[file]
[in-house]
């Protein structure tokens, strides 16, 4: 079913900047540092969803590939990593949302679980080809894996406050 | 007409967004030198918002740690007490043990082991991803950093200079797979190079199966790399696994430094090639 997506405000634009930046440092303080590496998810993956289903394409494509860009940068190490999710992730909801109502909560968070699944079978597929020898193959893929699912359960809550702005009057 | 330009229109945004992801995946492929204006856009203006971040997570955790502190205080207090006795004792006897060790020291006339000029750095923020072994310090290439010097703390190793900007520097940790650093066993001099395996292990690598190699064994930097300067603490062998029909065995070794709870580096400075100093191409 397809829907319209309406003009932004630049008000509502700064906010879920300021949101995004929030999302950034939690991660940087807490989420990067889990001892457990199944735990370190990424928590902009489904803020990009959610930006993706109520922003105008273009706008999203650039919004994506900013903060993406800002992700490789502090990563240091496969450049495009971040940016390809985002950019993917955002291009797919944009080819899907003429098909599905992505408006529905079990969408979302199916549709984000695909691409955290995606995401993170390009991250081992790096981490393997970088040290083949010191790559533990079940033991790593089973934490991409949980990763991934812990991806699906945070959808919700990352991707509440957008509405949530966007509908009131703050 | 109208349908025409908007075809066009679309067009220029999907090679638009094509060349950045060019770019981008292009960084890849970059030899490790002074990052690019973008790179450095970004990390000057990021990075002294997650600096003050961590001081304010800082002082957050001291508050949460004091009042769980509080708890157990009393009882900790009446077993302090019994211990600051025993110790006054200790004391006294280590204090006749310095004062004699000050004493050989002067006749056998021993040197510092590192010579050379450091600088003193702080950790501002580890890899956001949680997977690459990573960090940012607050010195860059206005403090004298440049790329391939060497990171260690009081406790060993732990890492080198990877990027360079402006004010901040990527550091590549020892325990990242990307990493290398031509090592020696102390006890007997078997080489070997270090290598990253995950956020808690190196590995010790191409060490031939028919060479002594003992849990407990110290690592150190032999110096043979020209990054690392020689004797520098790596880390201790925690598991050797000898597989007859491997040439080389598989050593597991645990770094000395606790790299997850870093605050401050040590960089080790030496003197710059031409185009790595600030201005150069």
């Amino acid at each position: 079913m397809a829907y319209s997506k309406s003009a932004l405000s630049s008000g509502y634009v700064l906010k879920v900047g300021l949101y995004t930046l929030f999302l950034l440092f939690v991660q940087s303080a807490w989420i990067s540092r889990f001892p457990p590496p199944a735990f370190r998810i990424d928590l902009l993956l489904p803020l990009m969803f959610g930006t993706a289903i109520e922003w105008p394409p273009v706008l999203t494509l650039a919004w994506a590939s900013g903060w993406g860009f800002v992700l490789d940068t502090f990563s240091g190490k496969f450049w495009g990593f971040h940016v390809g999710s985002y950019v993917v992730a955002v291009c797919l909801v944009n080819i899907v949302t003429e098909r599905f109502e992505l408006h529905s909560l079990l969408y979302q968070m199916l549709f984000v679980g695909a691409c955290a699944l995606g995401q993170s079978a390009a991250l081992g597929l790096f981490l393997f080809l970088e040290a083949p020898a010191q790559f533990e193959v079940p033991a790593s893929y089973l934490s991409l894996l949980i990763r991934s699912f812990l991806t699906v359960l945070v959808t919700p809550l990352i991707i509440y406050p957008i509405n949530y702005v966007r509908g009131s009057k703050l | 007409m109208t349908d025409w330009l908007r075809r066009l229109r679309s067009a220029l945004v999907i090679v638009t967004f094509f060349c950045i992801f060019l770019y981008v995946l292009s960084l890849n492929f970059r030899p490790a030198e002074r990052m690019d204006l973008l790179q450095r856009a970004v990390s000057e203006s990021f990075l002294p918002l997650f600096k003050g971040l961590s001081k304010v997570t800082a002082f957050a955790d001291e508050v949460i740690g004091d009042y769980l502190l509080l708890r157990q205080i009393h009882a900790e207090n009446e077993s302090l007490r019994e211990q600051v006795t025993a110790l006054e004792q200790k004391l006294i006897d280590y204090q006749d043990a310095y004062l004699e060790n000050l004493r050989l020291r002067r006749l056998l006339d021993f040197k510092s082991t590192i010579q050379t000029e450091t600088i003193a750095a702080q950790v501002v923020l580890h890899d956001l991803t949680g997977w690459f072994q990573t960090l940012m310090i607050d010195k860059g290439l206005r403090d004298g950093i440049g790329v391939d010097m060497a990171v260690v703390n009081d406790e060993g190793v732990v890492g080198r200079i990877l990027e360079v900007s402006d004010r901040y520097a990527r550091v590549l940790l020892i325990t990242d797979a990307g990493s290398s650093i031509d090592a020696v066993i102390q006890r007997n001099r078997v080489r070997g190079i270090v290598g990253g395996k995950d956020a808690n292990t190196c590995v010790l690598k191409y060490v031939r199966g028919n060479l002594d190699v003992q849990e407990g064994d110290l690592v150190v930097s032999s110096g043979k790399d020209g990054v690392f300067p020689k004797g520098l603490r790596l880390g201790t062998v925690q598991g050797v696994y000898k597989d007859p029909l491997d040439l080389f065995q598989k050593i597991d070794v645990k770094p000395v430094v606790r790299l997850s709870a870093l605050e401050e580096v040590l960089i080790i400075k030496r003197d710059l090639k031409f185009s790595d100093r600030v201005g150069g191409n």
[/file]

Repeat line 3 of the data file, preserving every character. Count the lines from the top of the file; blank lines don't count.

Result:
């Amino acid at each position: 079913m397809a829907y319209s997506k309406s003009a932004l405000s630049s008000g509502y634009v700064l906010k879920v900047g300021l949101y995004t930046l929030f999302l950034l440092f939690v991660q940087s303080a807490w989420i990067s540092r889990f001892p457990p590496p199944a735990f370190r998810i990424d928590l902009l993956l489904p803020l990009m969803f959610g930006t993706a289903i109520e922003w105008p394409p273009v706008l999203t494509l650039a919004w994506a590939s900013g903060w993406g860009f800002v992700l490789d940068t502090f990563s240091g190490k496969f450049w495009g990593f971040h940016v390809g999710s985002y950019v993917v992730a955002v291009c797919l909801v944009n080819i899907v949302t003429e098909r599905f109502e992505l408006h529905s909560l079990l969408y979302q968070m199916l549709f984000v679980g695909a691409c955290a699944l995606g995401q993170s079978a390009a991250l081992g597929l790096f981490l393997f080809l970088e040290a083949p020898a010191q790559f533990e193959v079940p033991a790593s893929y089973l934490s991409l894996l949980i990763r991934s699912f812990l991806t699906v359960l945070v959808t919700p809550l990352i991707i509440y406050p957008i509405n949530y702005v966007r509908g009131s009057k703050l | 007409m109208t349908d025409w330009l908007r075809r066009l229109r679309s067009a220029l945004v999907i090679v638009t967004f094509f060349c950045i992801f060019l770019y981008v995946l292009s960084l890849n492929f970059r030899p490790a030198e002074r990052m690019d204006l973008l790179q450095r856009a970004v990390s000057e203006s990021f990075l002294p918002l997650f600096k003050g971040l961590s001081k304010v997570t800082a002082f957050a955790d001291e508050v949460i740690g004091d009042y769980l502190l509080l708890r157990q205080i009393h009882a900790e207090n009446e077993s302090l007490r019994e211990q600051v006795t025993a110790l006054e004792q200790k004391l006294i006897d280590y204090q006749d043990a310095y004062l004699e060790n000050l004493r050989l020291r002067r006749l056998l006339d021993f040197k510092s082991t590192i010579q050379t000029e450091t600088i003193a750095a702080q950790v501002v923020l580890h890899d956001l991803t949680g997977w690459f072994q990573t960090l940012m310090i607050d010195k860059g290439l206005r403090d004298g950093i440049g790329v391939d010097m060497a990171v260690v703390n009081d406790e060993g190793v732990v890492g080198r200079i990877l990027e360079v900007s402006d004010r901040y520097a990527r550091v590549l940790l020892i325990t990242d797979a990307g990493s290398s650093i031509d090592a020696v066993i102390q006890r007997n001099r078997v080489r070997g190079i270090v290598g990253g395996k995950d956020a808690n292990t190196c590995v010790l690598k191409y060490v031939r199966g028919n060479l002594d190699v003992q849990e407990g064994d110290l690592v150190v930097s032999s110096g043979k790399d020209g990054v690392f300067p020689k004797g520098l603490r790596l880390g201790t062998v925690q598991g050797v696994y000898k597989d007859p029909l491997d040439l080389f065995q598989k050593i597991d070794v645990k770094p000395v430094v606790r790299l997850s709870a870093l605050e401050e580096v040590l960089i080790i400075k030496r003197d710059l090639k031409f185009s790595d100093r600030v201005g150069g191409n």